Joseph Addison – Periodical Essays (Summary)

Introduction:

The essay “Periodical Essays” begins with a proverb “A Great Book is a Great Evil” is a translation from Greek “Mega Biblion, Mega Kakon”. It was published on Monday July 23, 1711 in The Spectator as essay no. 124. This essay is a satire upon those writers who are proud of producing voluminous books. Addison highlights the importance of periodical essays in which a great deal of thought can be put together in a much better way than in a lengthy book.

Satire upon the Writers of Voluminous Books:

Addison satirically says that publishing a man’s works in a volume has a lot of advantage over writing in loose leaflets and single pieces. In a bulky volume a statement with several words at the beginning explain what the book is about. It prepares the reader for what follows. When the reader feels dull or drowsiness at sometimes, he can take rest while reading a voluminous book. So that Addison has chosen the Greek proverb “a great book is a great evil” as his motto.

Those who publish their thoughts in distinct sheets, and by piecemeal, have none of these advantages. In this the readers immediately fall into the subject and treat every part of it in a lively manner or dull. The matter lies very close together. So it is felt wholly new or meets the comments. But in the case of bulky volume, it is very difficult to get the comments from the reader for every page. It goes off with flat expressions, trivial observations, beaten topics, and common thoughts. In distinct sheets, there may be broken hints and irregular sketches. It is often expected that every sheet should be a kind of treatise and make out its thought. A subject can be touched without repetitions and the same thing can not be told twice by using different words. There are no enlargements which require large labours.

The Importance of ‘Periodical Essays’:

The ordinary writers of morality give their readers large volume. But an essay-writer gives the virtue of a full draught in a few drops. Thus all books are reduced to their quintessence. Many a bulk author would make his appearance in a penny paper. A folio is scared. The works of an age would be contained on a few shelves. The millions of volumes are completely annihilated.

The difficulty of furnishing out separate papers has not hindered authors from communicating their thoughts to the world. Press should be only made use of by news writers, and by persons having strong religious or political beliefs as if it were not more advantageous to mankind, to be instructed in wisdom and virtue and to be made good fathers, husbands and sons than in politics and to be made counselors and statesmen. The ancient philosophers and great men took so many pains in order to instruct mankind, and leave the world wiser and better than they found it. They had been possessed of the art of painting. They had made lectures.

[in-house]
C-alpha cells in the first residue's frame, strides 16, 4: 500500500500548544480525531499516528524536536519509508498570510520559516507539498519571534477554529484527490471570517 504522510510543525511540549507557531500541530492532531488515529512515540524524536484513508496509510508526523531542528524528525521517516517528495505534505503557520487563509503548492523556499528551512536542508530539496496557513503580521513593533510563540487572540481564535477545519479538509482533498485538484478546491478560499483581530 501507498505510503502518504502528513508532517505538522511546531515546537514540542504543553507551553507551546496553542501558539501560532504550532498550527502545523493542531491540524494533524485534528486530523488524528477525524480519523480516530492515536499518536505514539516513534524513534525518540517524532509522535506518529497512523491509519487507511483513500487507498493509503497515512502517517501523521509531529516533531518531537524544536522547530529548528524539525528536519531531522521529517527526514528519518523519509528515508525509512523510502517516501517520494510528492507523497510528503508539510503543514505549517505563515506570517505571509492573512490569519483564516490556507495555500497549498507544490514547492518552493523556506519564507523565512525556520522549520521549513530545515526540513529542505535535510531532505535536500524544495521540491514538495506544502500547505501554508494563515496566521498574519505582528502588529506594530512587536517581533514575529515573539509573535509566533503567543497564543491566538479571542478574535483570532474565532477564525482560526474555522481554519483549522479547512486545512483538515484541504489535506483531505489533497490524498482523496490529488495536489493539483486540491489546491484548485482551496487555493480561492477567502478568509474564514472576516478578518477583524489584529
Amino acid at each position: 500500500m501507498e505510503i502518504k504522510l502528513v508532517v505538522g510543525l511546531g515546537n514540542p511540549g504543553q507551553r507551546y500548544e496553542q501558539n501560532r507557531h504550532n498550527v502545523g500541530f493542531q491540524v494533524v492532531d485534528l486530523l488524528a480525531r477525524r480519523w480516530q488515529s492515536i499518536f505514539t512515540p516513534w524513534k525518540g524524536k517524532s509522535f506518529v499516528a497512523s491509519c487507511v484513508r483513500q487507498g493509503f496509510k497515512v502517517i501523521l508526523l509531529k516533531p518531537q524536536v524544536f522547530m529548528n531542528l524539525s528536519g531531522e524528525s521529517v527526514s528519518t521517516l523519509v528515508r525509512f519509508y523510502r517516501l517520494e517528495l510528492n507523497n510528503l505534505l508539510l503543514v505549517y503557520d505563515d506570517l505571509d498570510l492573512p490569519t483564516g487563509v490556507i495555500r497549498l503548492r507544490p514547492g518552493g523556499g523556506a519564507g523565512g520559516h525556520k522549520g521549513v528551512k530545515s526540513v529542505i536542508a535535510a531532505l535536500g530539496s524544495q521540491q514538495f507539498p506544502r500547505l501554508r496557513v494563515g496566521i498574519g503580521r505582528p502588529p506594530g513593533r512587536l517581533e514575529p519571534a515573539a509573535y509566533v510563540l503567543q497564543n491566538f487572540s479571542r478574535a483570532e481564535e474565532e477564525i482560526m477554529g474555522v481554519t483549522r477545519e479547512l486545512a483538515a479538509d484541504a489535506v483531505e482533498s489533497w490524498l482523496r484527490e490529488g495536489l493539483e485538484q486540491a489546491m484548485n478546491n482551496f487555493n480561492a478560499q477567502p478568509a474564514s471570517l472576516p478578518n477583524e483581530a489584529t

Our common prints would be of great use to diffuse good sense through the bulk of a people, to clear up their understandings, animate their minds with virtue, dissipate the sorrows of a heavy heart, or unbend the mind from its more severe employments, with innocent amusements. Knowledge should not be bound up in books, and kept in libraries. A proverb says, “Wisdom cries without, she utters her Voice in the streets. She cries in the chief place of Concourse, in the Openings of the Gates. In the City she utters her words, saying, How long, you simple ones, will you love Simplicity? And the Scorners delight in their Scorning? And Fools hate Knowledge?”

The Number of Subjects in Periodical Essays:

The many letters which come to the author do not encourage him. His bookseller tells him that the demand for his papers increases daily. They are relating to Wit, to Operas, to Points of Morality or Subjects of Humour. He is not at all embarrassed when he sees his works are thrown aside by men of no taste or learning. There is a kind of heaviness and ignorance that hangs upon the minds of ordinary men which is too thick for knowledge to break through. Their souls are not to be enlightened.

Conclusion (The need of renovation in innovation):

The author narrates the story of a mole, a small dark furry animal which is almost blind. After having consulted many oculists for the bettering of his sight, the mole was at-last provided with a pair of spectacles. When he was about to use of them, his mother told him that spectacles might help the eye of a man and it could be of no use to a mole. Therefore it is not for the benefit of moles that the author publishes his daily essays. There are others who are moles through envy. The Latin proverb says, “That one man is a wolf to another”. One author is a mole to another author. It is impossible for them to discover beauties in another’s works. They have eyes only for spots and blemishes. They can see the light, but shut their eyes immediately, and withdraw themselves into a willful obscurity. Thus Addison deals with all the advantages and disadvantages of writing periodical essays as well as his objectives on the need of renovation in innovation are well established in the essay.

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